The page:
Often charities and other similar organisations will put cyber security at the back of their mind due to preconceived notions regarding how long it takes to implement and the difficulty in managing it. However, vulnerability assessments are a great method of quickly and easily reviewing your IT security posture.
According to Forbes in 2021, 20.4% of all discovered vulnerabilities were either high-risk or critical-risk and likely to result in the compromise of services or data. Exploitation of these vulnerabilities is often trivial, however so is remediating. For businesses, the difficulties often lie in identifying vulnerabilities, which is where vulnerability assessments are incredibly useful.
What is a Vulnerability Assessment?
Vulnerability assessments are a systematic review of security weaknesses in an information system, looking at configurational issues and patching levels while offering remediation advice. By assigning severity levels to the issues identified, it allows you to fix the most important issues first, before moving onto lower severity problems.
Here at the ECRC, we offer affordable Cyber Security and Resilience Services through our free core membership, including three types of vulnerability assessments:
Web Application Vulnerability Assessment – This service assesses your website and web services for weaknesses. The service reporting will describe in plain language, what each weakness means to your business and the risks associated with each. Service reporting will include plans and guidance on how to fix those weaknesses.
Remote Vulnerability Assessment - Remote vulnerability assessments are focussed on identifying weaknesses in the way your organisation connects to the internet. Service reporting will provide a plain language interpretation of the results and how any vulnerabilities might be used by an attacker, as well as simple instructions on how any vulnerabilities might be fixed.
Internal Vulnerability Assessment - The service will scan and review your internal networks and systems looking for weaknesses such as poorly maintained or designed systems, insecure Wi-Fi networks, insecure access controls, or opportunities to access and steal sensitive data.
By regularly carrying out vulnerability assessments, you are ensuring no virtual back door is left open for a hacker to sneak through.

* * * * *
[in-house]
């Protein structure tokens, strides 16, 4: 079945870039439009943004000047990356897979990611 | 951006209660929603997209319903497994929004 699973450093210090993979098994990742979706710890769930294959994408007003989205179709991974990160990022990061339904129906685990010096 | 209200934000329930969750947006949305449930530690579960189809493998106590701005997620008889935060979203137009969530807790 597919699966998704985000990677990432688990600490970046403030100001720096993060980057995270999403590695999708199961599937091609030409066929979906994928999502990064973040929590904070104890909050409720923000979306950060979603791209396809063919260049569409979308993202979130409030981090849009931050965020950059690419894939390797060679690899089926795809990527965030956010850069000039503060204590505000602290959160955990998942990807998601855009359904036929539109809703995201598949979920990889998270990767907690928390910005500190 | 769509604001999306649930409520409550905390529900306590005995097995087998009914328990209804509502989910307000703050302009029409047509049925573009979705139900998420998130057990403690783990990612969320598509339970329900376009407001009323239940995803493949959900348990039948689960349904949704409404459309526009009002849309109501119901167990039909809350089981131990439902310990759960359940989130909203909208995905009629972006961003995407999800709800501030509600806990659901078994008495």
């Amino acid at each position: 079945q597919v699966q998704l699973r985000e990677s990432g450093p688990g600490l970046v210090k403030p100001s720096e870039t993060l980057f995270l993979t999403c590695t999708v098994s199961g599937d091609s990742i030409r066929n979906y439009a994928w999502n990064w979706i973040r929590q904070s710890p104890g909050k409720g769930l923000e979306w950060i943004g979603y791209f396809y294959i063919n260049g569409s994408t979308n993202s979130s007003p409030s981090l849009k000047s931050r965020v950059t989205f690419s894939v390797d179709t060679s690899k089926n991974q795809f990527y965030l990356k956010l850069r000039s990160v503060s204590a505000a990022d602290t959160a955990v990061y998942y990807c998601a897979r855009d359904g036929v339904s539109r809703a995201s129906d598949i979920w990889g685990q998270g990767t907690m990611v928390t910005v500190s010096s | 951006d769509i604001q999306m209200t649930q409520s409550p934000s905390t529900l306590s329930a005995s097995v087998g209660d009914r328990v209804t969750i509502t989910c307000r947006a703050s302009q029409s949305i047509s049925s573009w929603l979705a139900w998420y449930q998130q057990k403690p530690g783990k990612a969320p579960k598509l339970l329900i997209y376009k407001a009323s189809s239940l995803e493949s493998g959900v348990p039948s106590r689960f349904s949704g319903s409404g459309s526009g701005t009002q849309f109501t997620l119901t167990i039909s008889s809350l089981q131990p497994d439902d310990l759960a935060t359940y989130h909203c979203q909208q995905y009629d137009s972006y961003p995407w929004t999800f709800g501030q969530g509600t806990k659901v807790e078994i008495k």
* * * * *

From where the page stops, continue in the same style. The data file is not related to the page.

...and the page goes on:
So, what should my company do now?
The impact of a successful attack can be devastating, but there are simple methods to protect yourself against these common attacks.
Here at the centre, we would advise you to do three things now:
Contact us to arrange a meeting to discuss providing a Vulnerability Assessment for your company.
Join our free core membership by clicking here. You will be supported through implementing the changes you need to make to protect your business and your customers.
We would recommend that you look at improving you overall cyber resilience through the free Little Steps pathway we provide to Cyber Essentials – the basic government backed kite mark standard for cyber security. As a free member we will take you as far as the CE accreditation process. And remember that a company operating under Cyber Essentials processes is 99% protected either fully or partially from today’s common cyber-attacks. And if you want to pay for the assessment, we can refer you one of our Trusted Partners – all regionally based cyber security companies that can help you become accredited.
Reporting a live cyber-attack 24/7
If you are a business, charity or other organisation which is currently suffering a live cyber-attack (in progress), please call Action Fraud on 0300 123 2040 immediately. This service is available 24 hours a day, 7 days a week.
Reporting a cyber-attack which isn't ongoing
Please report online to Action Fraud, the UK's national reporting centre for fraud and cybercrime. You can report cybercrime online at any time using the online reporting tool, which will guide you through simple questions to identify what has happened. Action Fraud advisors can also provide the help, support, and advice you need.
Report a phishing attack
If you suspect a phishing attack, please report it to the Suspicious Email Reporting Services (SERS) set up by the NCSC at: firstname.lastname@example.org
Text messages can be forwarded to 7726